Thanks to the explosion of social media, the omnipresence of Football Manager scouting reports, FIFA FUT mode, and the general ease with which fans can consume football content 24/7/365, football players become celebrities, if not outright commodities, at increasingly younger ages. Due to these developments, players like Stephan El Shaarawy—who only just turned 28-years-old—feel like they've been on the scene for decades.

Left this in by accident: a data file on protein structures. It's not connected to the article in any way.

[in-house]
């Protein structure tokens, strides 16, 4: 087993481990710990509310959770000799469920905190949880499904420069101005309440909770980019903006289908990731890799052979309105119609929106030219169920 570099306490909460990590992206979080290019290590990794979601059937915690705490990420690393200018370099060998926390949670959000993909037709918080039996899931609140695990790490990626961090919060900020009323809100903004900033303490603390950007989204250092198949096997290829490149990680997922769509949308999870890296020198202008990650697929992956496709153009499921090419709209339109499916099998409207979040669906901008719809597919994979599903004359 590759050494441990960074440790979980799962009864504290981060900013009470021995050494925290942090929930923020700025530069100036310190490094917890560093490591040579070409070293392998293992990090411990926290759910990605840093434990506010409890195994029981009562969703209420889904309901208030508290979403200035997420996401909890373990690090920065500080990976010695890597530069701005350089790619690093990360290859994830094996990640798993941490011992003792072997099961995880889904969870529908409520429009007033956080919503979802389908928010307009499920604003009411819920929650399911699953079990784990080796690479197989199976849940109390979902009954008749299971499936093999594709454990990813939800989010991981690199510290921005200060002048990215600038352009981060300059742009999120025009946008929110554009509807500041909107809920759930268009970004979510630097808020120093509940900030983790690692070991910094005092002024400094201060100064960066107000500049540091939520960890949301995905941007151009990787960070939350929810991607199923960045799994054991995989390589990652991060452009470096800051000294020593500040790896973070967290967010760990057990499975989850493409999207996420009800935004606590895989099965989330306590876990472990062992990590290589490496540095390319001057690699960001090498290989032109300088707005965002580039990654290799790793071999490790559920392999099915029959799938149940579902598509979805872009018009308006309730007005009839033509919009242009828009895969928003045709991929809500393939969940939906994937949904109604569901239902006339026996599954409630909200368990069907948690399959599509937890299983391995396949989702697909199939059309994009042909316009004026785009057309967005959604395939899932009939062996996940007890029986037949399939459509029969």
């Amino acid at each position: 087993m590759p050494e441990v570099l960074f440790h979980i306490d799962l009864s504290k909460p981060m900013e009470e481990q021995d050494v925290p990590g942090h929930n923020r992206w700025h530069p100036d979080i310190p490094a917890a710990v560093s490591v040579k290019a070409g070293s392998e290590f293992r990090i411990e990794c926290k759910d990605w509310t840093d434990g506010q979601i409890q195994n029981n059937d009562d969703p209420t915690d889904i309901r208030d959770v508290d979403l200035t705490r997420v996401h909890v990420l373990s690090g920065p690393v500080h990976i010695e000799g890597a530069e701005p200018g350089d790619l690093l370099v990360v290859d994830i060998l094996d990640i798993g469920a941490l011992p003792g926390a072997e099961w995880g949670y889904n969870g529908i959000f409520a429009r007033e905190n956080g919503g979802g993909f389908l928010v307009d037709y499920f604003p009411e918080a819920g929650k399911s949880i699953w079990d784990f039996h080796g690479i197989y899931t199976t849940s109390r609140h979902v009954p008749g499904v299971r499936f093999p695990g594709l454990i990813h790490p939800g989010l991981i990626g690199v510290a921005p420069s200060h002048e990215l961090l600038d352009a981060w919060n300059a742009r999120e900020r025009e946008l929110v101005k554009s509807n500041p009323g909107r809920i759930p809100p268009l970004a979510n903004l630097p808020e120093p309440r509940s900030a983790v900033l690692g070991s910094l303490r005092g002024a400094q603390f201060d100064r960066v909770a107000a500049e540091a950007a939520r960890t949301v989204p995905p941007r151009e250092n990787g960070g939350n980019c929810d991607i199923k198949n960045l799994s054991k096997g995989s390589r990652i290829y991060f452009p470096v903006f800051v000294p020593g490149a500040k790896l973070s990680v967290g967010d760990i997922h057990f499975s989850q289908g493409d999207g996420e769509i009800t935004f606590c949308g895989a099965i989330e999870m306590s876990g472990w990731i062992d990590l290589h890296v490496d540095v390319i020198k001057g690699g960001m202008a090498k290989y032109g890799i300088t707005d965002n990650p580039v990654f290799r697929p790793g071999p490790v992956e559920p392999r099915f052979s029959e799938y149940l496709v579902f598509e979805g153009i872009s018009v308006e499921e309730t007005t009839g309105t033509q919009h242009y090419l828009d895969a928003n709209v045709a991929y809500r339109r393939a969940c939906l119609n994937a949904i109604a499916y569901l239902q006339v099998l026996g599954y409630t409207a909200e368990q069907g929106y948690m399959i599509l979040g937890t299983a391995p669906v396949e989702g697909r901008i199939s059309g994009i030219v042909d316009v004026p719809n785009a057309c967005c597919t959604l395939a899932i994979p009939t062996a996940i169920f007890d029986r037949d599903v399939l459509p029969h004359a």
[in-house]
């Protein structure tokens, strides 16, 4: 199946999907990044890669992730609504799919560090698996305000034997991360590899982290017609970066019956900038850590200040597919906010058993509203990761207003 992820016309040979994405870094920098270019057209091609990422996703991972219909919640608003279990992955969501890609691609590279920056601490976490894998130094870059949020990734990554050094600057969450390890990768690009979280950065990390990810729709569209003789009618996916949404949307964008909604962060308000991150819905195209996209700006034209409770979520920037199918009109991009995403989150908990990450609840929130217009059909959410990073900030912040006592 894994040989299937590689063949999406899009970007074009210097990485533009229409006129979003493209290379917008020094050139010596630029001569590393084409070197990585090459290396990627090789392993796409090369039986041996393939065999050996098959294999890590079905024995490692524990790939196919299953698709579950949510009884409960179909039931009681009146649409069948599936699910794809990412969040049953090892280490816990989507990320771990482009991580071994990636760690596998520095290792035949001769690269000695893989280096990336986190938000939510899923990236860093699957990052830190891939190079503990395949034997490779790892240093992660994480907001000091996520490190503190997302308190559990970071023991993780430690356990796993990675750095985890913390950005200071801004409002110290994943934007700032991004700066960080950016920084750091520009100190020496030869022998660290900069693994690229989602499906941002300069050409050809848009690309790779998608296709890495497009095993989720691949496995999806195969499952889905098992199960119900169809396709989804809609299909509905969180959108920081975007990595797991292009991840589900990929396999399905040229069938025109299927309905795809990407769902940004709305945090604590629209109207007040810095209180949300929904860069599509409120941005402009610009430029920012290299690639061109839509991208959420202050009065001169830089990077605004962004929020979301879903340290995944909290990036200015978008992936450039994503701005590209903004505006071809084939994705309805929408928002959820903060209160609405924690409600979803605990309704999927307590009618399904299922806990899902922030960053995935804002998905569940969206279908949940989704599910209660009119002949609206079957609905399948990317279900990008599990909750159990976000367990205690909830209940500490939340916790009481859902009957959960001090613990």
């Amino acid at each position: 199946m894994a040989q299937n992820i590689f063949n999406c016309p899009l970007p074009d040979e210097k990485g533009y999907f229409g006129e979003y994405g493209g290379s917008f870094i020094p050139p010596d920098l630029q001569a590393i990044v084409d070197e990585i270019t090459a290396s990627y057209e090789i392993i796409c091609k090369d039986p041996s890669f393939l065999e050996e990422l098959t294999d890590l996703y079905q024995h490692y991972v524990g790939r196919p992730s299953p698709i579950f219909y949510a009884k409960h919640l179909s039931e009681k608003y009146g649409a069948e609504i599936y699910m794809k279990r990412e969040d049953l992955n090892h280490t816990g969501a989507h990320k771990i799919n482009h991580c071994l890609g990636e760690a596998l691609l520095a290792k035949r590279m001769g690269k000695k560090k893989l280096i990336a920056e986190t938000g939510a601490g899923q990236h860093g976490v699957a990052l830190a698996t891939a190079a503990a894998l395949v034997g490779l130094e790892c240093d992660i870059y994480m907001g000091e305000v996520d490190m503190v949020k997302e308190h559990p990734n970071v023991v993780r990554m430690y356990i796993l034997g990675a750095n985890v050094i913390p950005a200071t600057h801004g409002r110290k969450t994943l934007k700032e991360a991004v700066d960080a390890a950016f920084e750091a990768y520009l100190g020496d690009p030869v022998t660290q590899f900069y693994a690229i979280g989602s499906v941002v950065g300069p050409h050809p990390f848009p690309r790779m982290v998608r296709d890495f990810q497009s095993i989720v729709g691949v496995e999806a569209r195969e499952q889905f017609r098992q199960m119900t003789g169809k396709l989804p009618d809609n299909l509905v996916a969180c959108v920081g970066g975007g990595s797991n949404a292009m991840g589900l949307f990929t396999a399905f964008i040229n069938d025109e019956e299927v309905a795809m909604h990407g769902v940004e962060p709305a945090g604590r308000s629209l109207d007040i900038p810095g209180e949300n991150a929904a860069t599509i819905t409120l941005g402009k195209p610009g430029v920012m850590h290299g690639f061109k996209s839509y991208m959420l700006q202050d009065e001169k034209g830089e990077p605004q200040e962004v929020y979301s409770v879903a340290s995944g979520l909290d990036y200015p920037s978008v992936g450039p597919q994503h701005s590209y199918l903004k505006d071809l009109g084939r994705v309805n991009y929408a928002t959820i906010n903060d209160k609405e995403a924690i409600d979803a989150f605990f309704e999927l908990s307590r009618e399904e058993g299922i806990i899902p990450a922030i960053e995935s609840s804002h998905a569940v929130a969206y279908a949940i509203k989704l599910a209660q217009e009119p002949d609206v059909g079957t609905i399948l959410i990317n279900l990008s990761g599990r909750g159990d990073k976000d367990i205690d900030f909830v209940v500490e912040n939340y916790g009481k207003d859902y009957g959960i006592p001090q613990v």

But more than just altering our perception of elapsed time, this premature exposure tends to warp the entire developmental process, skewing our perception of what normal progress looks like for young footballers. If they achieve anything remotely noteworthy before their 21st birthday, that developmental clock accelerates—rapidly.

And the failure to convert those early achievements into a Messi-like career can lead to undue criticism. After all, if an 18-year-old kid can score a golazo on their debut, keep Robert Lewandowski in check for an evening, or just get on a hot streak for a few weeks, then they're destined to be a world-beater, right?